hysterography


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Related to hysterography: hysteroscopy

hysterography

 [his″tĕ-rog´rah-fe]
1. the graphic recording of the strength of uterine contractions in labor.
2. radiography of the uterus after instillation of a contrast medium.
Miller-Keane Encyclopedia and Dictionary of Medicine, Nursing, and Allied Health, Seventh Edition. © 2003 by Saunders, an imprint of Elsevier, Inc. All rights reserved.

hys·ter·og·ra·phy

(his'ter-og'ră-fē),
1. Radiographic examination of the uterine cavity filled with a contrast medium.
2. Graphic procedure used to record uterine contractions.
[hystero- + G. graphō, to write]
Farlex Partner Medical Dictionary © Farlex 2012

hysterosalpingography

A method for evaluating uterine tubal pathology, in which radiocontrast is instilled transcervically into the endometrial cavity and fallopian tubes, followed by fluoroscopy or taking plain films, as a way of defining the uterine cavity and tube.

Uses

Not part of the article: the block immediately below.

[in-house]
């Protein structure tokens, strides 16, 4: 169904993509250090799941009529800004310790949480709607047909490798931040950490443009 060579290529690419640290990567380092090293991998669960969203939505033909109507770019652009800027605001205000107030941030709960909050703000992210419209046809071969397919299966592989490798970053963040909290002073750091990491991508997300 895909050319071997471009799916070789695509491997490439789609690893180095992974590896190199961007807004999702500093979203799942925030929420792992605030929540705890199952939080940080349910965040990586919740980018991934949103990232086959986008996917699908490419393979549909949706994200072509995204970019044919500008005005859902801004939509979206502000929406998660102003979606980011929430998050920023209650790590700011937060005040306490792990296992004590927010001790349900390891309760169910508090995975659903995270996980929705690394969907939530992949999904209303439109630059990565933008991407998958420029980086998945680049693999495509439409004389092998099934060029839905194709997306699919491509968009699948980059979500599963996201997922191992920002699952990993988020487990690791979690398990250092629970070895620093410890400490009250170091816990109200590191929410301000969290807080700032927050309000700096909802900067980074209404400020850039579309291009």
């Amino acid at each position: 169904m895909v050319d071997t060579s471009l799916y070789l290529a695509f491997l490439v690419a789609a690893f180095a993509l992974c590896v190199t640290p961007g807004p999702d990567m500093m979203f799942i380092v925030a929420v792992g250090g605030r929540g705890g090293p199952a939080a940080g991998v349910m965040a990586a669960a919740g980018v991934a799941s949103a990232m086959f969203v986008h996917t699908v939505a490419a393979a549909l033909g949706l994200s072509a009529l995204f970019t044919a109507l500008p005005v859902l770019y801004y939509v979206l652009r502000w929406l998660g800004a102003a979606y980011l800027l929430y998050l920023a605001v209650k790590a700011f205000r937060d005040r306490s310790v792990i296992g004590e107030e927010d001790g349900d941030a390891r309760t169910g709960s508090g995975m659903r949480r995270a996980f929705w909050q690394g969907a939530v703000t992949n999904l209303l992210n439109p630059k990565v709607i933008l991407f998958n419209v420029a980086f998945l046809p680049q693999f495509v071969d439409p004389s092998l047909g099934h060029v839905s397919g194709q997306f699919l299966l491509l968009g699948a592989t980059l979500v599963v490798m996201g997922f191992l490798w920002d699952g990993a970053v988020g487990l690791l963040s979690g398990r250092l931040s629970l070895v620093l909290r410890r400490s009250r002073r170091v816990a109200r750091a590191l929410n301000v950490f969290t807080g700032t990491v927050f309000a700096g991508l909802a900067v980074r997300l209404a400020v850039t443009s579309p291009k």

Evaluation of infertility (e.g., to determine fallopian tube patency), uterine-cavity (e.g., submucosal) leiomyomas, endocervical and endometrial polyps, pelvic tuberculosis, intrauterine adhesion-synequiae, endometrial cancer, congenital malformations (e.g., müllerian duct abnormalities), bicornuate uterus, septate uterus, uterus didelphys, uterine hypoplasia, and DES-induced defects.

Hysterosalpingography has waned in popularity, due to high false-positivity and false-negativity.
Segen's Medical Dictionary. © 2012 Farlex, Inc. All rights reserved.

hys·ter·og·ra·phy

(his'tĕr-og'ră-fē)
1. Radiographic examination of the uterine cavity filled with a contrast medium.
2. Graphic procedure used to record uterine contractions.
[hystero- + G. graphō, to write]
Medical Dictionary for the Health Professions and Nursing © Farlex 2012

Hysterography

Another term for the x-ray procedure of the uterus and fallopian tubes.
Mentioned in: Hysterosalpingography
Gale Encyclopedia of Medicine. Copyright 2008 The Gale Group, Inc. All rights reserved.
References in periodicals archive ?
The first validation of this was by hysterography. (18, 19, 32) Hasson designed Wing Sound I to be able to measure the functional uterine cavity length, (7) and later showed that IUDs which were placed 1.25-1.75cm above the lower endometrial cavity gave the best results.
Hysterography suggested that in some circumstances IUDs may be unsuitable because of non conformity with the endometrial cavity.
Uterine geometry by Wing sound and hysterography versus direct measurements.
The size and shape of the uterine cavity determined by hysterography with an intrauterine contraceptive marker.
In addition, a postoperative hysterography and curetting biopsy revealed no mass lesion, making a uterine primary unlikely.